Bone marrow biopsy: RNA isolation with expression profiling in men with metastatic castration-resistant prostate cancer--factors affecting diagnostic success.
To determine the rate at which computed tomographically guided pelvic percutaneous bone biopsy in men with metastatic castration-resistant prostate cancer (mCRPC) yields adequate tissue for genomic profiling and to identify issues likely to affect diagnostic yields.This study was institutional review board approved, and written informed consent was obtained. In a phase II trial assessing response to everolimus, 31 men with mCRPC underwent 54 biopsy procedures (eight men before and 23 men both before and during treatment). Variables assessed were lesion location (iliac wing adjacent to sacroiliac joint, iliac wing anterior and/or superior to sacroiliac joint, sacrum, and remainder of pelvis), mean lesion attenuation, subjective lesion attenuation (purely sclerotic vs mixed), central versus peripheral lesion sampling, lesion size, core number, and use of zoledronic acid for more than 1 year.Of 54 biopsy procedures, 21 (39%) yielded adequate tissue for RNA isolation and genomic profiling. Three of four sacral biopsies were adequate. Biopsies of the ilium adjacent to the sacroiliac joints were more likely adequate than those from elsewhere in the ilium (48% vs 28%, respectively). All five biopsies performed in other pelvic locations yielded inadequate tissue for RNA isolation. Mean attenuation of lesions with inadequate tissue was 172 HU greater than those with adequate tissue (621.1 HU ± 166 vs 449 HU ± 221, respectively; P = .002). Use of zoledronic acid, peripheral sampling, core number, and lesion size affected yields, but the differences were not statistically significant. Histologic examination with hematoxylin-eosin staining showed that results of 36 (67%) biopsies were positive for cancer; only mean attenuation differences were significant (707 HU ± 144 vs 473 HU ± 191, negative vs positive, respectively; P < .001).In men with mCRPC, percutaneous sampling of osseous metastases for genomic profiling is possible, but use of zoledronic acid for more than 1 year may reduce the yield of adequate tissue for RNA isolation. Sampling large low-attenuating lesions at their periphery maximizes yield.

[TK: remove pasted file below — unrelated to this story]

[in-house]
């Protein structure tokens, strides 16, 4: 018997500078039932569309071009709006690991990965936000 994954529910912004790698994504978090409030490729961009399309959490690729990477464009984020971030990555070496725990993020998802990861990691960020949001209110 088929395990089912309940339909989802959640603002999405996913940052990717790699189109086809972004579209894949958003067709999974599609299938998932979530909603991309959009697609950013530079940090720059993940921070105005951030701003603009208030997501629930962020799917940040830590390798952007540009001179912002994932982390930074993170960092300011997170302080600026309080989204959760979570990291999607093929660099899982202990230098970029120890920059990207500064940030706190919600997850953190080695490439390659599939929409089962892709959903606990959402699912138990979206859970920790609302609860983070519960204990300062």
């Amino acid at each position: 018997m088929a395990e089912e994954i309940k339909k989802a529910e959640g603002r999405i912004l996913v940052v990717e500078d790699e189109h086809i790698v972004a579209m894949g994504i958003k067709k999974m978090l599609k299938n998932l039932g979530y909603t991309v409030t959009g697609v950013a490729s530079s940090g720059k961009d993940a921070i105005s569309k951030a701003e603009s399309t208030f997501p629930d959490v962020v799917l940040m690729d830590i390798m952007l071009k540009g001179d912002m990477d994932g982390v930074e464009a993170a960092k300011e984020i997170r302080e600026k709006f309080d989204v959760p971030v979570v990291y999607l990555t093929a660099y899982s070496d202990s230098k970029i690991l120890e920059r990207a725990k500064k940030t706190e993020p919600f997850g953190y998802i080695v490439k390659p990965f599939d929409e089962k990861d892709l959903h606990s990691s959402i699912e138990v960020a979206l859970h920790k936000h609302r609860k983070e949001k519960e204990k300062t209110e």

Spritzer, CE; Afonso, PD; Vinson, EN; Turnbull, JD; Morris, KK; Foye, A; Madden, JF; Roy Choudhury, K; Febbo, PG; George, DJ
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